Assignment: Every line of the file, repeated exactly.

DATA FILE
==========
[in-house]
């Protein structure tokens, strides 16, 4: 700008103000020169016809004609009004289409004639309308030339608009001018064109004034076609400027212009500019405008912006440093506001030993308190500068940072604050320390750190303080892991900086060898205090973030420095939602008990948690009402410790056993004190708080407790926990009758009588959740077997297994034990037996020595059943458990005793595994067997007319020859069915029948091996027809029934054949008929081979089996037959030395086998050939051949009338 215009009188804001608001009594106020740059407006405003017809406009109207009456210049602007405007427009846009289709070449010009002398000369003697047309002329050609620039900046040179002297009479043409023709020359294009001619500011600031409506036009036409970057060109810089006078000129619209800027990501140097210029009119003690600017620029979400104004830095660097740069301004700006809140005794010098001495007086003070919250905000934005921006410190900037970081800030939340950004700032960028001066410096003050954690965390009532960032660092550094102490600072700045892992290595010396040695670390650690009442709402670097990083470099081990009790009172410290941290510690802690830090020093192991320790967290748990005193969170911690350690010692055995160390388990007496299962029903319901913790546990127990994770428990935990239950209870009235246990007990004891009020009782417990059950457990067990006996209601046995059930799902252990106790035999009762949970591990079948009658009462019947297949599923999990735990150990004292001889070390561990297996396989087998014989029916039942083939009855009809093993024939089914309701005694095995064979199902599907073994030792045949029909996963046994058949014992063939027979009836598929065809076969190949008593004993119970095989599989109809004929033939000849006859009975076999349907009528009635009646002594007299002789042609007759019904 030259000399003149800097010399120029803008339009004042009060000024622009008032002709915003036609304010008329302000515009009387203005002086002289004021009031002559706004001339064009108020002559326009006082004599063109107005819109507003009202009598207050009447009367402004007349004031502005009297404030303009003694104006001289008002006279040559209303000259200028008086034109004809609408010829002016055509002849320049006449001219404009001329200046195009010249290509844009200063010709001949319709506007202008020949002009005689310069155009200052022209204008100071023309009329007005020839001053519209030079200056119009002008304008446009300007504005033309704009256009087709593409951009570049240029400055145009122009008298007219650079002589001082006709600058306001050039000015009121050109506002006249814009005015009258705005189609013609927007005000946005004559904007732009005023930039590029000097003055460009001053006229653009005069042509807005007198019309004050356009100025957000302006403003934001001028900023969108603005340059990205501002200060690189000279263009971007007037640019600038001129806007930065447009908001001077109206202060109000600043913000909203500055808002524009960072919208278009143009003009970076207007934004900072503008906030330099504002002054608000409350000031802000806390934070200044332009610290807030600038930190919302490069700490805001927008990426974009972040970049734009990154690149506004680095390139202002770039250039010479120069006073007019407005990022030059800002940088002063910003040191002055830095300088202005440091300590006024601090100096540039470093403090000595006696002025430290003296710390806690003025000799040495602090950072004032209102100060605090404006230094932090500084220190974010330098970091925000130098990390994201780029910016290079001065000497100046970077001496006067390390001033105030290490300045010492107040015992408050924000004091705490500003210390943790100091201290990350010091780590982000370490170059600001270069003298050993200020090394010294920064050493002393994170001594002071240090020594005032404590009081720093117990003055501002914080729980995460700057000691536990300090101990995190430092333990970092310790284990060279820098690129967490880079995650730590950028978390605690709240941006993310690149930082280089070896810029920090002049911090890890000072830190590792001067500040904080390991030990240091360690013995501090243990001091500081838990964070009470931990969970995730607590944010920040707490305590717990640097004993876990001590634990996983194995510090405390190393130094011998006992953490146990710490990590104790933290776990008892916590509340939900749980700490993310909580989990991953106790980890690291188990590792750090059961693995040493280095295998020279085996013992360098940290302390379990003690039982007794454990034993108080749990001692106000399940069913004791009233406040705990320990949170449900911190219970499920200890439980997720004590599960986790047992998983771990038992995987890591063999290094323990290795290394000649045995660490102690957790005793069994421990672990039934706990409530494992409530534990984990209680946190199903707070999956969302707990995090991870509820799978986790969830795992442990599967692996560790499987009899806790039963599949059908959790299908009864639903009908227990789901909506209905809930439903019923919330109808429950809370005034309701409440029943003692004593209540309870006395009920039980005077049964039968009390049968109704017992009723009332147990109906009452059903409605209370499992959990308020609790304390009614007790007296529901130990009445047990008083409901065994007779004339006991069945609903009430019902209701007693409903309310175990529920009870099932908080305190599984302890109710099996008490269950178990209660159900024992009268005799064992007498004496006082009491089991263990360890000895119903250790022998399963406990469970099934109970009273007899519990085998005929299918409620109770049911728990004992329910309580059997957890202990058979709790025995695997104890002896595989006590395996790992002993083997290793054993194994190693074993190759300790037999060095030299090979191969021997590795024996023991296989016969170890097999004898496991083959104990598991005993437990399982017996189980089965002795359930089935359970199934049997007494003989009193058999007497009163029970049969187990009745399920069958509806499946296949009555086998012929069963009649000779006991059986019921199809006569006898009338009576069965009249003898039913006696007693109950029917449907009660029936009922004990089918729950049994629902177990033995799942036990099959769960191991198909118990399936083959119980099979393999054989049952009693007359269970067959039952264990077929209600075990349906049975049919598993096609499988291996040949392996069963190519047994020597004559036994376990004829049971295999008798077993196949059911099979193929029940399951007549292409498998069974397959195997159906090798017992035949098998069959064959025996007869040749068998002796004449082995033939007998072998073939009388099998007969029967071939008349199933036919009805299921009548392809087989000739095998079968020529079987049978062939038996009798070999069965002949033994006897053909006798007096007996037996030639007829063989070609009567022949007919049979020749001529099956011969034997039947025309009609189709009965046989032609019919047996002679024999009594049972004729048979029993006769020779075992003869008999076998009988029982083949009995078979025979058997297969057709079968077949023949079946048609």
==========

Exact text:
[in-house]
């Protein structure tokens, strides 16, 4: 700008103000020169016809004609009004289409004639309308030339608009001018064109004034076609400027212009500019405008912006440093506001030993308190500068940072604050320390750190303080892991900086060898205090973030420095939602008990948690009402410790056993004190708080407790926990009758009588959740077997297994034990037996020595059943458990005793595994067997007319020859069915029948091996027809029934054949008929081979089996037959030395086998050939051949009338 215009009188804001608001009594106020740059407006405003017809406009109207009456210049602007405007427009846009289709070449010009002398000369003697047309002329050609620039900046040179002297009479043409023709020359294009001619500011600031409506036009036409970057060109810089006078000129619209800027990501140097210029009119003690600017620029979400104004830095660097740069301004700006809140005794010098001495007086003070919250905000934005921006410190900037970081800030939340950004700032960028001066410096003050954690965390009532960032660092550094102490600072700045892992290595010396040695670390650690009442709402670097990083470099081990009790009172410290941290510690802690830090020093192991320790967290748990005193969170911690350690010692055995160390388990007496299962029903319901913790546990127990994770428990935990239950209870009235246990007990004891009020009782417990059950457990067990006996209601046995059930799902252990106790035999009762949970591990079948009658009462019947297949599923999990735990150990004292001889070390561990297996396989087998014989029916039942083939009855009809093993024939089914309701005694095995064979199902599907073994030792045949029909996963046994058949014992063939027979009836598929065809076969190949008593004993119970095989599989109809004929033939000849006859009975076999349907009528009635009646002594007299002789042609007759019904 030259000399003149800097010399120029803008339009004042009060000024622009008032002709915003036609304010008329302000515009009387203005002086002289004021009031002559706004001339064009108020002559326009006082004599063109107005819109507003009202009598207050009447009367402004007349004031502005009297404030303009003694104006001289008002006279040559209303000259200028008086034109004809609408010829002016055509002849320049006449001219404009001329200046195009010249290509844009200063010709001949319709506007202008020949002009005689310069155009200052022209204008100071023309009329007005020839001053519209030079200056119009002008304008446009300007504005033309704009256009087709593409951009570049240029400055145009122009008298007219650079002589001082006709600058306001050039000015009121050109506002006249814009005015009258705005189609013609927007005000946005004559904007732009005023930039590029000097003055460009001053006229653009005069042509807005007198019309004050356009100025957000302006403003934001001028900023969108603005340059990205501002200060690189000279263009971007007037640019600038001129806007930065447009908001001077109206202060109000600043913000909203500055808002524009960072919208278009143009003009970076207007934004900072503008906030330099504002002054608000409350000031802000806390934070200044332009610290807030600038930190919302490069700490805001927008990426974009972040970049734009990154690149506004680095390139202002770039250039010479120069006073007019407005990022030059800002940088002063910003040191002055830095300088202005440091300590006024601090100096540039470093403090000595006696002025430290003296710390806690003025000799040495602090950072004032209102100060605090404006230094932090500084220190974010330098970091925000130098990390994201780029910016290079001065000497100046970077001496006067390390001033105030290490300045010492107040015992408050924000004091705490500003210390943790100091201290990350010091780590982000370490170059600001270069003298050993200020090394010294920064050493002393994170001594002071240090020594005032404590009081720093117990003055501002914080729980995460700057000691536990300090101990995190430092333990970092310790284990060279820098690129967490880079995650730590950028978390605690709240941006993310690149930082280089070896810029920090002049911090890890000072830190590792001067500040904080390991030990240091360690013995501090243990001091500081838990964070009470931990969970995730607590944010920040707490305590717990640097004993876990001590634990996983194995510090405390190393130094011998006992953490146990710490990590104790933290776990008892916590509340939900749980700490993310909580989990991953106790980890690291188990590792750090059961693995040493280095295998020279085996013992360098940290302390379990003690039982007794454990034993108080749990001692106000399940069913004791009233406040705990320990949170449900911190219970499920200890439980997720004590599960986790047992998983771990038992995987890591063999290094323990290795290394000649045995660490102690957790005793069994421990672990039934706990409530494992409530534990984990209680946190199903707070999956969302707990995090991870509820799978986790969830795992442990599967692996560790499987009899806790039963599949059908959790299908009864639903009908227990789901909506209905809930439903019923919330109808429950809370005034309701409440029943003692004593209540309870006395009920039980005077049964039968009390049968109704017992009723009332147990109906009452059903409605209370499992959990308020609790304390009614007790007296529901130990009445047990008083409901065994007779004339006991069945609903009430019902209701007693409903309310175990529920009870099932908080305190599984302890109710099996008490269950178990209660159900024992009268005799064992007498004496006082009491089991263990360890000895119903250790022998399963406990469970099934109970009273007899519990085998005929299918409620109770049911728990004992329910309580059997957890202990058979709790025995695997104890002896595989006590395996790992002993083997290793054993194994190693074993190759300790037999060095030299090979191969021997590795024996023991296989016969170890097999004898496991083959104990598991005993437990399982017996189980089965002795359930089935359970199934049997007494003989009193058999007497009163029970049969187990009745399920069958509806499946296949009555086998012929069963009649000779006991059986019921199809006569006898009338009576069965009249003898039913006696007693109950029917449907009660029936009922004990089918729950049994629902177990033995799942036990099959769960191991198909118990399936083959119980099979393999054989049952009693007359269970067959039952264990077929209600075990349906049975049919598993096609499988291996040949392996069963190519047994020597004559036994376990004829049971295999008798077993196949059911099979193929029940399951007549292409498998069974397959195997159906090798017992035949098998069959064959025996007869040749068998002796004449082995033939007998072998073939009388099998007969029967071939008349199933036919009805299921009548392809087989000739095998079968020529079987049978062939038996009798070999069965002949033994006897053909006798007096007996037996030639007829063989070609009567022949007919049979020749001529099956011969034997039947025309009609189709009965046989032609019919047996002679024999009594049972004729048979029993006769020779075992003869008999076998009988029982083949009995078979025979058997297969057709079968077949023949079946048609």